frogsleap farm is offline   Reply With Quote
Old September 6, 2015   #9
bower
Tomatovillian™
 
bower's Avatar
 
Join Date: Feb 2012
Location: Newfoundland, Canada
Posts: 5,692
Default

That's amazing! Is the flesh also ripe, I mean, a ripe texture?
bower is offline   Reply With Quote
Old September 6, 2015   #10
Salsacharley
Tomatovillian™
 
Salsacharley's Avatar
 
Join Date: May 2013
Location: New Mexico
Posts: 1,835
Default

It looks pretty stingy for seed production.

Mike, do you save seeds directly in the baggie?
Salsacharley is offline   Reply With Quote
Old September 7, 2015   #11
frogsleap farm
Tomatovillian™
 
frogsleap farm's Avatar
 
Join Date: Nov 2008
Location: Minnesota
Posts: 556
Default

Yes, I just squeeze the innards into a baggie, seal it up for 2-3 days and then rinse and dry. Although the inside of the fruit has pigmentation, it is still very firm and there is no flavor.
frogsleap farm is offline   Reply With Quote
Old September 7, 2015   #12
travis
Tomatovillian™
 
Join Date: Jan 2006
Location: Evansville, IN
Posts: 2,987
Default

Do you have a way to measure Brix?
travis is offline   Reply With Quote
Old September 9, 2015   #13
frogsleap farm
Tomatovillian™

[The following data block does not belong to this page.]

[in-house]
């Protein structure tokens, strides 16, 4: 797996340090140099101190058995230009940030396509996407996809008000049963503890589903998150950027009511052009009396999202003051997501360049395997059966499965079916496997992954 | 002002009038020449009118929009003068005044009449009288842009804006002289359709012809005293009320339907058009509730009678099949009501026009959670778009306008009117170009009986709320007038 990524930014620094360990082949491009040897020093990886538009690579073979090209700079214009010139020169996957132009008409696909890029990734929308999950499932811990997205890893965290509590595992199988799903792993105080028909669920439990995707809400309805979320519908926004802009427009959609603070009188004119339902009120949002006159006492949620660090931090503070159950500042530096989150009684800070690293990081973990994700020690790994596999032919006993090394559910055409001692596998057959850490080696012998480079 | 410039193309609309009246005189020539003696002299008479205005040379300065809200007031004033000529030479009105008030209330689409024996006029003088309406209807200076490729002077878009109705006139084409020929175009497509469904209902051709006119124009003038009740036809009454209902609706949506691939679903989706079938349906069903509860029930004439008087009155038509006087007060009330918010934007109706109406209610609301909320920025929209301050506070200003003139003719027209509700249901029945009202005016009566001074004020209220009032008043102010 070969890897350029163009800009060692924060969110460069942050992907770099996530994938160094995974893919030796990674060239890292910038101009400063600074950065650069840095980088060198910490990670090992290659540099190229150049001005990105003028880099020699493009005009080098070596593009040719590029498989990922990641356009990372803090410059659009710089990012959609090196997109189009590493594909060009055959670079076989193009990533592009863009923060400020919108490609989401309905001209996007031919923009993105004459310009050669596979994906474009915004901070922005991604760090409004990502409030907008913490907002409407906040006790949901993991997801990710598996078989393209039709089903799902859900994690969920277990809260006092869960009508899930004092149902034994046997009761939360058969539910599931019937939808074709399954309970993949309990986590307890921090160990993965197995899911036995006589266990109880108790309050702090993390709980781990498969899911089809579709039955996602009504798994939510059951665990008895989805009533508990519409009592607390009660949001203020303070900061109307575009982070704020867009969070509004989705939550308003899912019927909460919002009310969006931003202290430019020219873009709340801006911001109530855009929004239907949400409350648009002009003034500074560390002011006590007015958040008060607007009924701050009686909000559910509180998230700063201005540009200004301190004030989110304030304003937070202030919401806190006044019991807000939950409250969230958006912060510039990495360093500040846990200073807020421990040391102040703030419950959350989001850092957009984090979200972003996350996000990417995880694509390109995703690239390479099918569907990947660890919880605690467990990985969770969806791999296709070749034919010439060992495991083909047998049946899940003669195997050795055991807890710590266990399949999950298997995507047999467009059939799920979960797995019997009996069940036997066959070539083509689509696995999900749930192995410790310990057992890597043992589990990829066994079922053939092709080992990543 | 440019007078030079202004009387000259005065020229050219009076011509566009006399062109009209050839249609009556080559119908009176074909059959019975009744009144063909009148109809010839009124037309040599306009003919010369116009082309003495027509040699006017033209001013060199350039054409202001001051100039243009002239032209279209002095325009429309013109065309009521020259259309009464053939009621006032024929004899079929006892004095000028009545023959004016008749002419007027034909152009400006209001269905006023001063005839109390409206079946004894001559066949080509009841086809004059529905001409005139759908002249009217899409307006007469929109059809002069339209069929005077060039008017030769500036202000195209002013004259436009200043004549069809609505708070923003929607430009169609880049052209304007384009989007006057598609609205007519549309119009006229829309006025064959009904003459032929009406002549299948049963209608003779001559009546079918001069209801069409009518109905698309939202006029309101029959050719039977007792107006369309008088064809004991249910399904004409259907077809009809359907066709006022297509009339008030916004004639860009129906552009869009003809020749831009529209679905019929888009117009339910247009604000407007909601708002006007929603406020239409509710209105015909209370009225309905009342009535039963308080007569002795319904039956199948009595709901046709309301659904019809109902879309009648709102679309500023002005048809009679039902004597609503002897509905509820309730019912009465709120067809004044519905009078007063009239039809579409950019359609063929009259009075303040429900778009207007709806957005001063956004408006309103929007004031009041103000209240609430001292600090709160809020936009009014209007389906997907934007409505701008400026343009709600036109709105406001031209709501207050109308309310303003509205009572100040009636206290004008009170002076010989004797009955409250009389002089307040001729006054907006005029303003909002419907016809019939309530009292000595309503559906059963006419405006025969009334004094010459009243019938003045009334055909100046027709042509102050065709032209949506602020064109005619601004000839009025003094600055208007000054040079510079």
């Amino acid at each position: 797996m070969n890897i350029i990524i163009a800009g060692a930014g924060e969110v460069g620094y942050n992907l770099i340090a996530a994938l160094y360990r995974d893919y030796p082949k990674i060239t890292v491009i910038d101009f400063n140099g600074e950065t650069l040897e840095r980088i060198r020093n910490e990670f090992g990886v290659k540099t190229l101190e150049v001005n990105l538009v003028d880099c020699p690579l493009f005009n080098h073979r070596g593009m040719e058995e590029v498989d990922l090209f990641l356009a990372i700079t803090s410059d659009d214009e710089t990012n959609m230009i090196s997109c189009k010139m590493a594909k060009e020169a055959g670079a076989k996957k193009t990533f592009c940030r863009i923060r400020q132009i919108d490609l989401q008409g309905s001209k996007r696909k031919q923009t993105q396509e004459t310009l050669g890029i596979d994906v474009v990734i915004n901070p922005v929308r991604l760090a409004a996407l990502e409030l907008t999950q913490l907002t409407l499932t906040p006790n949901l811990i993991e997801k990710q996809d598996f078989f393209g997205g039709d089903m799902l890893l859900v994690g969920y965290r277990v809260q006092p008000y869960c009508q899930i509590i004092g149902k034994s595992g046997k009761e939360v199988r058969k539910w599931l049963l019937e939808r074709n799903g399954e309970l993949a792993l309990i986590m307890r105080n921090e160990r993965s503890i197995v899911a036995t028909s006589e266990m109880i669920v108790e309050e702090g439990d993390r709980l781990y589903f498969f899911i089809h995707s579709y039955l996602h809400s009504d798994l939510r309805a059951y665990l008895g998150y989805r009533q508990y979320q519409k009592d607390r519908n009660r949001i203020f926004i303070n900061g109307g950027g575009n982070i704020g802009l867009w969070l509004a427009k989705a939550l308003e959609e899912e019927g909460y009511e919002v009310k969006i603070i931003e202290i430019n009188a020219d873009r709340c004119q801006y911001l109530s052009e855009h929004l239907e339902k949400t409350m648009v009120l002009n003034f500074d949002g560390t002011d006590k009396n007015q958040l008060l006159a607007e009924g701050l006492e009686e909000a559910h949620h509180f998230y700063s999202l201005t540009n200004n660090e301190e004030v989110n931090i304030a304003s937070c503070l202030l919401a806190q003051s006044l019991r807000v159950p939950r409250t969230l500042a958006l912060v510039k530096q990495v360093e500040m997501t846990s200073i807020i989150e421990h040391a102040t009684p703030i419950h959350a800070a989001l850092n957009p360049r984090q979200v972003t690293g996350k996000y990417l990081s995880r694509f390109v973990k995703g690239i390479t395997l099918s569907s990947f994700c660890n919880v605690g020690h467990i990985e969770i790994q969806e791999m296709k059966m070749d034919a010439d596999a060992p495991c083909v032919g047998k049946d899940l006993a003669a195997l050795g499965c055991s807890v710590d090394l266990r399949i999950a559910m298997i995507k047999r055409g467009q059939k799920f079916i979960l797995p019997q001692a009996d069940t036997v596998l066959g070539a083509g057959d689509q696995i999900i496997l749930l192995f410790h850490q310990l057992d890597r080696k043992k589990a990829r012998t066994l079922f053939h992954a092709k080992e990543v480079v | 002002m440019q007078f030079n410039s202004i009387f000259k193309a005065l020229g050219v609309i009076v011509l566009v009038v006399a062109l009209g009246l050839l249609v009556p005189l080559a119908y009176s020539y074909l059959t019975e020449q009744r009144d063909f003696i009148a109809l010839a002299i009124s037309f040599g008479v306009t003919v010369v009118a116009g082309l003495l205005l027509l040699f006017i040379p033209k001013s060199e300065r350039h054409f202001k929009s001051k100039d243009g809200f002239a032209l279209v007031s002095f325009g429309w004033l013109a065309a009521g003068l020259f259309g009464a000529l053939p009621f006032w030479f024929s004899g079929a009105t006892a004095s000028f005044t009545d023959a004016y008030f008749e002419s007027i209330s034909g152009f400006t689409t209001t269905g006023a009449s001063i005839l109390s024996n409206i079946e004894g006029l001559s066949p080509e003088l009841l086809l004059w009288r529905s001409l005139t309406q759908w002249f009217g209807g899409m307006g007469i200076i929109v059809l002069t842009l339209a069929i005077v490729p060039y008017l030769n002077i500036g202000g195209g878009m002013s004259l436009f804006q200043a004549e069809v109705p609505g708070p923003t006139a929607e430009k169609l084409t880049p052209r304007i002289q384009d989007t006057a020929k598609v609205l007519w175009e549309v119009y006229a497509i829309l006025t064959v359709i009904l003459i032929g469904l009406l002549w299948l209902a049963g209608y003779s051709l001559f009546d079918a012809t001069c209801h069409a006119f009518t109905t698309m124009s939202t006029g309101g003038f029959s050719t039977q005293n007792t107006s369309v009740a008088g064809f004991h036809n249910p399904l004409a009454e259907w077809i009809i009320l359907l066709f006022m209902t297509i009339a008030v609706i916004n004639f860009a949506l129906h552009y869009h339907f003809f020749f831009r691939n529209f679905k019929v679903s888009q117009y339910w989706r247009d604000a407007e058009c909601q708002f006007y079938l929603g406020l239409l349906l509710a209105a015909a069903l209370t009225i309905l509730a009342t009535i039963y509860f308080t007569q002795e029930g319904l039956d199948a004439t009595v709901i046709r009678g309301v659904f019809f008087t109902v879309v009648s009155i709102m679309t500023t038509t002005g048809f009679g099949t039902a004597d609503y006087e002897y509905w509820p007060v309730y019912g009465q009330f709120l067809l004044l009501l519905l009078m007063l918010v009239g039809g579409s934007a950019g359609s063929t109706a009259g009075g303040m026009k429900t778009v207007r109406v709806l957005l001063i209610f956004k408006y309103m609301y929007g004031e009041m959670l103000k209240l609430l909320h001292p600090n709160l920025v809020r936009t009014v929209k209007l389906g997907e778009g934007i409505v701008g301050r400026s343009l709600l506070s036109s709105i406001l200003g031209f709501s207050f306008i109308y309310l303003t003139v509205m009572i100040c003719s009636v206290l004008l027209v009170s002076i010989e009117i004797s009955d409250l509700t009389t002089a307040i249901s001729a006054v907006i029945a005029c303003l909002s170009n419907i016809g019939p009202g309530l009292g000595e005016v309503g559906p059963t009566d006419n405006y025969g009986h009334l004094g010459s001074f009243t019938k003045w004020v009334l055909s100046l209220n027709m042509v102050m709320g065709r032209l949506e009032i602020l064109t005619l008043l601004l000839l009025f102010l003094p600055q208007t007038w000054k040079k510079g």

frogsleap farm's Avatar
 
Join Date: Nov 2008
Location: Minnesota
Posts: 556
Default

Quote:
Originally Posted by travis View Post
Do you have a way to measure Brix?
I have a refractometer that I use occasionally. I didn't test this fruit, there is zero sweetness. I'm working a lot with rin also, and in contrast the rin/rin lines can have some noticeable sweetness, but no carotenoid pigmentation.

I haven't had time to dig into alc much yet, but I'm interested in knowing more about the various approaches for delayed ripening-extended shelf-life. I'll probably post something on my blog when I get this figured out. I'm a plant biochem geek and fascinated by regulation of complex pathways by transcription factors (e.g. Rin) and other regulatory sequences.
frogsleap farm is offline   Reply With Quote
Old September 10, 2015   #14
carolyn137
Tomatoville® Moderator
 
carolyn137's Avatar
 
Join Date: Jan 2006
Location: Upstate NY, zone 4b/5a
Posts: 20,914
Default

Quote:
Originally Posted by frogsleap farm View Post
I have a refractometer that I use occasionally. I didn't test this fruit, there is zero sweetness. I'm working a lot with rin also, and in contrast the rin/rin lines can have some noticeable sweetness, but no carotenoid pigmentation.